I drove to Vermont from D.C. last week, to check on things. I went to Middlebury to visit friends and noticed that the town no longer existed. Main Street, Lolly-pop Land, had erased itself in an effort to be cute. There were many windows with snow suits, beads, cow mugs, folk singer posters. I decided to take a window hostage for a new Word Window Art Installation Project. Doug Lazarus, artist, had just opened a new gallery/studio on Main Street, and one of his windows faced an acceptable stream of pedestrian and car traffic. We discussed the project for four minutes and he gave me the window. I will be posting a continual stream of words in phrases for the next few months which will reflect the subtext of Middlebury and, in totality, when published, act as an artistic rendering of the collective unconscious of the area. My last Word Window was in Newport, RI in 1998, and became quite popular with the locals and police force. An example of a Word Window in Newport: You Are Not Your Car. I look forward to this art project, because I don’t have to stay in Vermont to do it. I will mail Doug the words and he will post them . I can simply lay in bed and think up phrases after reading the Middlebury newspaper and talking to artists in the area who will act as conduits for me.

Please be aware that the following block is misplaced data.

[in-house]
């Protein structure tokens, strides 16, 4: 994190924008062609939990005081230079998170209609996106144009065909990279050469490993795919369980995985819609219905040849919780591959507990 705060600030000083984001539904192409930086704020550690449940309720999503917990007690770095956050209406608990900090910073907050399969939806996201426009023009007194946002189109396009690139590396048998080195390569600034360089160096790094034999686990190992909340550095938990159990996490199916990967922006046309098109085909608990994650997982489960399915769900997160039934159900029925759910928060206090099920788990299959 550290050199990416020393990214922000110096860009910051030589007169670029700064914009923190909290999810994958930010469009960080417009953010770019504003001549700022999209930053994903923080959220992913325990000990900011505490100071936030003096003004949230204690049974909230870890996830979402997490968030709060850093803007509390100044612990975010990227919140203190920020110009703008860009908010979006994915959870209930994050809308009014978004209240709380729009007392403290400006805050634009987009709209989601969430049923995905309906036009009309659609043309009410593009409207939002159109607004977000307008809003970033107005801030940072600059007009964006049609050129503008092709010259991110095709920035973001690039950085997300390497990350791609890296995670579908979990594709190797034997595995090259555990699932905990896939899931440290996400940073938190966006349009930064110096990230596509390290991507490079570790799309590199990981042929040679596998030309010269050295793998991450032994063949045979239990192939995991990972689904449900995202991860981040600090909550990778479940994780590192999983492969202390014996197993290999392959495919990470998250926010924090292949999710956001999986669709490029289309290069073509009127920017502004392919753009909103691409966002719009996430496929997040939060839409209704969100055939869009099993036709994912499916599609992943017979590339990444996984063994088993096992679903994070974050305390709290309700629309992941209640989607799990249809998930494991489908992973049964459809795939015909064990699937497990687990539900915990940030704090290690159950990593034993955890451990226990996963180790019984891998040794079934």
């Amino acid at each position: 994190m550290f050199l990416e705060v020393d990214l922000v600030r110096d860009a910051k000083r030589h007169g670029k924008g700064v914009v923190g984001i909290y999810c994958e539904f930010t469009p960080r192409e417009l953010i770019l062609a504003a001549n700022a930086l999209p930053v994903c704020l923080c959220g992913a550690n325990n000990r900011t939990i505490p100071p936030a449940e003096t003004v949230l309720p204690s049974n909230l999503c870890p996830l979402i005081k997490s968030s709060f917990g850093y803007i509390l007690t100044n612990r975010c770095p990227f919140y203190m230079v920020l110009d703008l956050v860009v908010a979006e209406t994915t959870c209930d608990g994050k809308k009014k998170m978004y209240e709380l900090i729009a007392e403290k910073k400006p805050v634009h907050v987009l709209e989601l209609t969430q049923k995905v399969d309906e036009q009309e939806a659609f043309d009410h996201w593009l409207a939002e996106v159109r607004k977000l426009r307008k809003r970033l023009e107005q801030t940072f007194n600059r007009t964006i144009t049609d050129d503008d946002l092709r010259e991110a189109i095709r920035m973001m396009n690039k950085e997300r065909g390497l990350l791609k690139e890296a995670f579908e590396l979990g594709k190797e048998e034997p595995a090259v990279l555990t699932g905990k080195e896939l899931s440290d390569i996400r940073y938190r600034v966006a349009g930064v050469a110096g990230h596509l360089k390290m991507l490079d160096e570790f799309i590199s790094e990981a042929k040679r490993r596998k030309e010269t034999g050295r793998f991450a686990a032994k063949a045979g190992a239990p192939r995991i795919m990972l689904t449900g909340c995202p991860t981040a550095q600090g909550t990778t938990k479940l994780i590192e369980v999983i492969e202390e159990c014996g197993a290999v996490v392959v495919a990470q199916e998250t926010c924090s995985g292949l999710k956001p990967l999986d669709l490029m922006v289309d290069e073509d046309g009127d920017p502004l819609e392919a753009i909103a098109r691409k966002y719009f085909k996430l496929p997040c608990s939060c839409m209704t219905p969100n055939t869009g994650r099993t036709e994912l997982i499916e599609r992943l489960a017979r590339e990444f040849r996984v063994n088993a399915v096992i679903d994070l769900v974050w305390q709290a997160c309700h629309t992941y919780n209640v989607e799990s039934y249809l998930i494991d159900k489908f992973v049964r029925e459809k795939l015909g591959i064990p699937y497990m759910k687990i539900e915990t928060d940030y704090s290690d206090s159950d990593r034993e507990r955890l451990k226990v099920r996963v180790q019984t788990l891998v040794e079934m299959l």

I drove to Vermont with a man and I would like to tell you, now that he is gone, what happened, but I cannot because I am not sure myself. I only know that I am tortured by the many photos of my parents. On the desk, the wall, the piano. Now that I am alone with the ten-thousand dollar dog, the cottage feels like a mausoleum. It is not my home, although I now own it. It is theirs. It will always be theirs and there is nothing I can do about it, nor do I care to. The white quiet is deafening, the memories unbearably burdensome. All the days of before, without the comforting illusion youth provides — there are many days ahead. I am caught in the white quiet, like a fly in a web, and I know that it will close in until my breathe is shallow and my supressed grief has resurfaced. The lake is frozen solid and I can walk to New York. It was a skating rink until last night, when a new snow lay three inches of powder. Those inches of snow hang heavy on the evergreens and fence. I am thankful that he is gone so that I can talk to the white quiet, and ask what happened.